Packed out conference.
TCT Asia Conference Room
As the inaugural TCT Asia + Personalise draws to a close it's time to reflect on what three days of 3D printing in Shanghai looks like. I the first instance it looks busy — all three days achieved the high expectations we (TCT and VNU Exhibitions Asia) had for the event. From the first queues outside on day one the flow of visitors to the CECIS was relentless with both the exhibition floor and conference sessions exceptionally well attended.
By the time 9am rolled around on the first day and the opening speaker was due on stage the conference theatre was... Well, it was a bit thin. 20 minutes later (and 20 minutes late) it was packed. A first lesson in running an event in China learned!
With the panic dissipating David Zhong and Daben Mao of VNU Exhibitions and Rapid News' Duncan wood made the introductory remarks before introducing Yang Haicheng of the China Aerospace, Science and Technology Corporation.
With simultaneous translation in action (both from Chinese to English and English to Chinese) the main stage switched effortlessly between local and western speakers through the day.
The first of the executive keynotes came from the CEO of MakerBot, Jonathan Jaglom who delivered his first presentation in the position. Despite being only 12 days into his current tenure Jaglom is a 10-year veteran of the 3D printing industry and spoke eloquently and with deep understanding of the market and the Makerbot mission. Each new slide was greeted with cacophony of synthesised shutter sounds as smartphones and tablets were raised aloft.
Next on stage was Materialise's CEO Wilfried Vancraen with his now signature nonsense-free analysis. With over two decades at the helm of one of the broadest companies in the market Vancraen is entitled to an opinion or two, especially when they're grounded in logic and common sense. His presentation on 'Killer Apps' was inspired by his talk for TCT at International CES in Las Vegas.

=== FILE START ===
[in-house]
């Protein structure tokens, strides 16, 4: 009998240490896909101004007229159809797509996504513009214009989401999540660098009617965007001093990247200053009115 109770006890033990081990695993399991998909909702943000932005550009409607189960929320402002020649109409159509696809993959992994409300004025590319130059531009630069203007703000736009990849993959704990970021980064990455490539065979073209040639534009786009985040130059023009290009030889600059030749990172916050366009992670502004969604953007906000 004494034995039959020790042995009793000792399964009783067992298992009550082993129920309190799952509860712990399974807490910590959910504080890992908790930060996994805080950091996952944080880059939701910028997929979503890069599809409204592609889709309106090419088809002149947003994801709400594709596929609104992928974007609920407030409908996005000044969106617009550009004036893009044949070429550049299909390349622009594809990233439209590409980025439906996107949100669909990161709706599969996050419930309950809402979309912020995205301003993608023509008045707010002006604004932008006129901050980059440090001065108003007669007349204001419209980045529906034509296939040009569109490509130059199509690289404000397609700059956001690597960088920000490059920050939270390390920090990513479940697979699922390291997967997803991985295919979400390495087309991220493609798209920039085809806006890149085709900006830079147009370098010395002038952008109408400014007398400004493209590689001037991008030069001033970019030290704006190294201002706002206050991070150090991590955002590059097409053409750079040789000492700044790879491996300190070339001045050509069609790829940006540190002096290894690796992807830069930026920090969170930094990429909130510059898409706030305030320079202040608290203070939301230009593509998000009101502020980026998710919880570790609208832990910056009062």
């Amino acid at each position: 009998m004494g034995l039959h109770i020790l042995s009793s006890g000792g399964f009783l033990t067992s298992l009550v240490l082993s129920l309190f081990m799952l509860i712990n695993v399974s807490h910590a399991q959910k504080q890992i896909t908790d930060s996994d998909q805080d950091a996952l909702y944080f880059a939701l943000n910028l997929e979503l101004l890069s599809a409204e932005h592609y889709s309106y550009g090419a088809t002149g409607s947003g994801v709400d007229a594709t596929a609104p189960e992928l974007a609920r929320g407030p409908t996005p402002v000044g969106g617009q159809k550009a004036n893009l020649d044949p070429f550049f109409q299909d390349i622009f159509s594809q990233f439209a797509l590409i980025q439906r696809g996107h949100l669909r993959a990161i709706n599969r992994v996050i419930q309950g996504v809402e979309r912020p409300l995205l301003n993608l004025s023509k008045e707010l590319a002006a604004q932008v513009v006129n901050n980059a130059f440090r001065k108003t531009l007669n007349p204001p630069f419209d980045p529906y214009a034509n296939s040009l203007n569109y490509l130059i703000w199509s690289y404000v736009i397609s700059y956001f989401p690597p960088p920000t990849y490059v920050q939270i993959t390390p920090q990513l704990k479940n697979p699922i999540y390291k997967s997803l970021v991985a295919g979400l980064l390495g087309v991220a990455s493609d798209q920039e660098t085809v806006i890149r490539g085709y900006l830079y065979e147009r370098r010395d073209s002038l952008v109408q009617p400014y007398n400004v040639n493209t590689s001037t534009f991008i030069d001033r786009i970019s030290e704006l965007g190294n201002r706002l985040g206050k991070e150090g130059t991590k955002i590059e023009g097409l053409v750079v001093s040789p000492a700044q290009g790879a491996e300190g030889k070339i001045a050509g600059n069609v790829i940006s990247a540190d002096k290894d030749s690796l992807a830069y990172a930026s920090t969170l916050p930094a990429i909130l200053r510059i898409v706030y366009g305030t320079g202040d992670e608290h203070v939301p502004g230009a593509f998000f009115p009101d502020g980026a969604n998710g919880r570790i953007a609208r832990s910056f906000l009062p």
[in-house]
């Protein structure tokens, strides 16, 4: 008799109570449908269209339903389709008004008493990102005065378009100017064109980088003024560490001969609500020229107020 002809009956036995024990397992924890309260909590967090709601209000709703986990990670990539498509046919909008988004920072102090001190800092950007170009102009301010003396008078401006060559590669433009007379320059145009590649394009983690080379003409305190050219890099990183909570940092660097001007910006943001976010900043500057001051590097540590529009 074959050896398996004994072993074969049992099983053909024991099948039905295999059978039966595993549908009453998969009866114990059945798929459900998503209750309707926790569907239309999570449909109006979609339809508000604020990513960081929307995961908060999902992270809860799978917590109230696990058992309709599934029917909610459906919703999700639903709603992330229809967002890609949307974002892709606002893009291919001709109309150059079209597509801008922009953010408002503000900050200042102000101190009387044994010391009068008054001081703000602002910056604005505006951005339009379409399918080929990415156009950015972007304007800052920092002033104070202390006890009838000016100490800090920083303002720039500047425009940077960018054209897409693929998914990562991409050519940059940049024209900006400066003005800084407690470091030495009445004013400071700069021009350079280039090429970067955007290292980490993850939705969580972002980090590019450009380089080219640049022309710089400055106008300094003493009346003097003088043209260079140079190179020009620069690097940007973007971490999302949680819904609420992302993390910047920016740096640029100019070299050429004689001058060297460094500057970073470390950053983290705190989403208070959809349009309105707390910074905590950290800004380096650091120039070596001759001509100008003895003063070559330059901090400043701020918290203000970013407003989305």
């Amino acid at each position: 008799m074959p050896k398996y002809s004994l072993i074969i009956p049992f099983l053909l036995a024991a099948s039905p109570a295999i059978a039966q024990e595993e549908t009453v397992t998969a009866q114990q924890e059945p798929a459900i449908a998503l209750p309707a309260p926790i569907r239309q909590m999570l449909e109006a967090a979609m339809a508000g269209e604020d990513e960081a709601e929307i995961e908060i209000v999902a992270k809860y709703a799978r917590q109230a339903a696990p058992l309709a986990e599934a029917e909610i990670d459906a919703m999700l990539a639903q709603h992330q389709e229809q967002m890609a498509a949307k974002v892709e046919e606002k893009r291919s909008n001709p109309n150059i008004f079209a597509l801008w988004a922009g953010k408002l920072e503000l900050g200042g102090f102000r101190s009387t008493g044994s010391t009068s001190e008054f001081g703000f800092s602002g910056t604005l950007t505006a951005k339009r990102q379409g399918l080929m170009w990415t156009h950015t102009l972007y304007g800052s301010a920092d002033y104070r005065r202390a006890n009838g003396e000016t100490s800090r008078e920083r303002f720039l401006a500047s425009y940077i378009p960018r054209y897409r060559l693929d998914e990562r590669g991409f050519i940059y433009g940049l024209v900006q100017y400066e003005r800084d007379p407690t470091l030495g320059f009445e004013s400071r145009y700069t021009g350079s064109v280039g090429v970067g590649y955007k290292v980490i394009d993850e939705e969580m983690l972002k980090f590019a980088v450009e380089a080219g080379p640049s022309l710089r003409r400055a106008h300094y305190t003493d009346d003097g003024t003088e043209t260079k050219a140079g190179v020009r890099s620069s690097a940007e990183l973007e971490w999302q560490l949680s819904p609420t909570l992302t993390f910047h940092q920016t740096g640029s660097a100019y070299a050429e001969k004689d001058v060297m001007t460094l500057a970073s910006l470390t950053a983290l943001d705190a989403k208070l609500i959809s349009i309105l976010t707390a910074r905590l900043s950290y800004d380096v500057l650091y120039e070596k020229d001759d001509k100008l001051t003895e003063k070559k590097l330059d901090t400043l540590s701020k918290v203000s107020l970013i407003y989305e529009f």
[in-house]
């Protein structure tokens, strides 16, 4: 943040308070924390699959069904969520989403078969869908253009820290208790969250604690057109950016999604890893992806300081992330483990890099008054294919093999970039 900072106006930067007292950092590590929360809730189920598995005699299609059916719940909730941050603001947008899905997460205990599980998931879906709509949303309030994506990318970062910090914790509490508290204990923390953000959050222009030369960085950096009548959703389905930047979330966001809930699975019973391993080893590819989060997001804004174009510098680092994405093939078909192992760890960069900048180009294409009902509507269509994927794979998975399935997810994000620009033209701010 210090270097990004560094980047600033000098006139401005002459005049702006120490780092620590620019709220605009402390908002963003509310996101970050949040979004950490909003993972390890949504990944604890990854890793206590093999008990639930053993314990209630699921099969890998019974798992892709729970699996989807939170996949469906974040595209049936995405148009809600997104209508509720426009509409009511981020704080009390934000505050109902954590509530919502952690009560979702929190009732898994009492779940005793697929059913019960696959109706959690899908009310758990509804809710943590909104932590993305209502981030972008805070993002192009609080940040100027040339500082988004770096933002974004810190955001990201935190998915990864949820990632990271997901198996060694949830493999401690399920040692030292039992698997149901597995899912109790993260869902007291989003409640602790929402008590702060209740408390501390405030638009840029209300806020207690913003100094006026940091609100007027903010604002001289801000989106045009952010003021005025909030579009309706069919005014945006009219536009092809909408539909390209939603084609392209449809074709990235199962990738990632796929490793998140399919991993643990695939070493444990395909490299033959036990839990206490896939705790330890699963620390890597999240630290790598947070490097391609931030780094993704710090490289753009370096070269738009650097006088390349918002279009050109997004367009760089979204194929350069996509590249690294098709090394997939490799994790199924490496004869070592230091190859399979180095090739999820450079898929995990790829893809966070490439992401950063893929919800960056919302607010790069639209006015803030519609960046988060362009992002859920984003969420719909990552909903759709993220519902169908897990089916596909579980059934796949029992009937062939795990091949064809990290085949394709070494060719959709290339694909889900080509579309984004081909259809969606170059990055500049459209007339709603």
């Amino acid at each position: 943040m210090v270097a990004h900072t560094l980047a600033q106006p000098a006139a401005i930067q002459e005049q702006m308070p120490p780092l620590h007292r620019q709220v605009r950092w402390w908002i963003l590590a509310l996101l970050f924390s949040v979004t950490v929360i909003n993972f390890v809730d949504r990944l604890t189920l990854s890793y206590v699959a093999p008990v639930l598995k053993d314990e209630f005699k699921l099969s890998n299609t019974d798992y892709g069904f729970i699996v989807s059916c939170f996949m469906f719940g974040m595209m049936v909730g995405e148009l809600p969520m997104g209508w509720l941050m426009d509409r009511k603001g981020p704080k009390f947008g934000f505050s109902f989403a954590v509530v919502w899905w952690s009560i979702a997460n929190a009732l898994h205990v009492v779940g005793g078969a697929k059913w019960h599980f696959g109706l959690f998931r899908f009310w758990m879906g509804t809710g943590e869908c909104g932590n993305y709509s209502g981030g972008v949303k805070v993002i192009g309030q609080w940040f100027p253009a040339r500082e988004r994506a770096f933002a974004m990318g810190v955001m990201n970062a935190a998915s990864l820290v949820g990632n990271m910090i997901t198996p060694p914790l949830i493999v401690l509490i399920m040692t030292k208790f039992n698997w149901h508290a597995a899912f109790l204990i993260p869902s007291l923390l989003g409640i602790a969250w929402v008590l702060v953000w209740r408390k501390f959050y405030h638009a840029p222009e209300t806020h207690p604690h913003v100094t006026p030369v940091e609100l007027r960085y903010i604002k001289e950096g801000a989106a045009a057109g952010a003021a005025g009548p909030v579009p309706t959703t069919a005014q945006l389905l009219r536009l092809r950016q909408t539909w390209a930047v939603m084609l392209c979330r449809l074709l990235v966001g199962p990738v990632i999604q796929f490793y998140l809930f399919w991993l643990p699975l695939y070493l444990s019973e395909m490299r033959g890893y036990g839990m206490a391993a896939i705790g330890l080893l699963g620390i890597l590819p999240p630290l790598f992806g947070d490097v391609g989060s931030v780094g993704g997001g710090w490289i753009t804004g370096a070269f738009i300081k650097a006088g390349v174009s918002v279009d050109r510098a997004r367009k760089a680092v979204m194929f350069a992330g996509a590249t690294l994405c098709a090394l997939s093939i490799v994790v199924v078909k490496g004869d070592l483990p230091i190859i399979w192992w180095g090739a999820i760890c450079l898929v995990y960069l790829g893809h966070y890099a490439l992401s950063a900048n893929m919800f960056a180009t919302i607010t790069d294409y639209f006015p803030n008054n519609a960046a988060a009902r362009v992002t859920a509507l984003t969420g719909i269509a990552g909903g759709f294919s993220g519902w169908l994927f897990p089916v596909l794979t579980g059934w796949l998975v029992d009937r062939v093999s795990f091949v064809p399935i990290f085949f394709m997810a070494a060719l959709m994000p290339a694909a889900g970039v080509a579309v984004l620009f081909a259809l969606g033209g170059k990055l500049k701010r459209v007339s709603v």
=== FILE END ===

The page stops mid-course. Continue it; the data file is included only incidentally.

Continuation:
The third and final executive speaker, Mr Guo Ge of Tiertime, added a local opinion to the mix but with the same positive message for the future of 3D printing globally.
The afternoon sessions were very well attended with speakers from Northwestern Polytechnical University, SLM Solutions and GE Global Research amongst the speakers in the Direct Manufacturing and Aerospace track.
In the Industrial RP Technology for Moulding and Automotive track Graham Tromans, Renishaw's Ralph Mayer and Shen Weidong from Volkswagen addressed some of the pressing issues in the adoption and deployment of 3D printing as an aid to — and catalyst for — traditional manufacturing.
Professor Xu Zhilei, a veteran industrial and mechanical designer with a passion for 3D printing kicked off day two with a fascinating look at how he believes additive technologies could revolutionise the Chinese economy as well as exploration of the potential for micro- and nano-scale 3D printing. Professor Xu brought 40 years experience as a leading designer in China to bear.
The day progressed with Stratasys, Hunan Farsoon, Mcor Technologies and 3D Systems on the stage discussing colour, manufacturing integration and more. The braod range of opinions from both East and West were united around central themes of real manufacturing, a steady growth curve and continued optimism for the industry globally.
The afternoon streams of Medical & Dental, and Creative & Design were amongst the best attended (which is to say standing-room only!) demonstrating the breadth of interest from the attendees. In addition Materialise's own conference streams, with a biomedical focus, were reportedly at capacity too.
Overall the experience has been extremely positive. The TCT team has enjoyed Shanghai and it's hospitality with more exploring on the agenda for Sunday. We're planning on coming back year-on-year and will certainly return in 2016... though the next edition could look a little different.